Logos, ethos, and pathos

Table of contents


Logos represents an appeal to reason. In “Quit India”, Mahatma Gandhi appeals to the logic of the audience by explaining the policy of the Indian National Congress: “the Congress has been building on non-violence known as constitutional methods”; “From its very inception the Congress based its policy on peaceful methods, included Swaraj and the subsequent generations added non-violence”. He also uses religious concepts to explain the basis of the Congress’ policy to the audience and to show how they should vote:

The draft resolution of the Working Committee is based on Ahimsa, the contemplated struggle similarly has its roots in Ahimsa. If, therefore, there is any among you who has lost faith in Ahimsa or is wearied of it, let him not vote for this resolution.

He also uses reason to appeal to the United Nations, explaining his demands, India’s current situation, and India’s position in the Second World War:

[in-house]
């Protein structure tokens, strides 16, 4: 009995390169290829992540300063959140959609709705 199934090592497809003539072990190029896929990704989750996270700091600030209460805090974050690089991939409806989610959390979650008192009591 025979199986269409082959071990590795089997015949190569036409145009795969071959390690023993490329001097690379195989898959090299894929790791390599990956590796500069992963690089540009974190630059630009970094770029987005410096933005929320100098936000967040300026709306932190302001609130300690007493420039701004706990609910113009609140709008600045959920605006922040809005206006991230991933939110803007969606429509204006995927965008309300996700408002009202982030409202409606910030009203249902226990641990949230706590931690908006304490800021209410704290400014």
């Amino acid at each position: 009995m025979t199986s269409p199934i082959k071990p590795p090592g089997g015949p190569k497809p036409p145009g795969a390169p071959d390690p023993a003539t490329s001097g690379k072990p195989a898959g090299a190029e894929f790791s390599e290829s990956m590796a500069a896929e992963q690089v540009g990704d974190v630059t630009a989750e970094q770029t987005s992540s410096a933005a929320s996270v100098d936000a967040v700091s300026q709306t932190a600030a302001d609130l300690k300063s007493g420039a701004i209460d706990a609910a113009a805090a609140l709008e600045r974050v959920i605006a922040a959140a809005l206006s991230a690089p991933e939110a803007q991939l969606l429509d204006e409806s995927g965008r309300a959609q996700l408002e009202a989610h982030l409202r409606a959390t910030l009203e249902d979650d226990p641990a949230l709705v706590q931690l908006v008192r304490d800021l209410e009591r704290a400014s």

I do not want the United Powers to go beyond their obvious limitations (…) There is a fundamental difference between fascism and this imperialism which I am fighting (…) Think what difference it would make if India was to participate as a free ally.


Ethos appeals to trust or authority in an attempt to make the speaker and the other people he alludes to in his speech appear trustworthy, skilled, caring, or knowledgeable. It also appeals to shared values.

Gandhi portrays himself as a knowledgeable and honest man who cares about his reputation. He is aware that his opposition, as well as his friends, might question his motives and reasoning, however, he puts emphasis on telling the truth: “Now I hold my wisdom is not such a treasure which I cannot afford to lose; but my honesty i...

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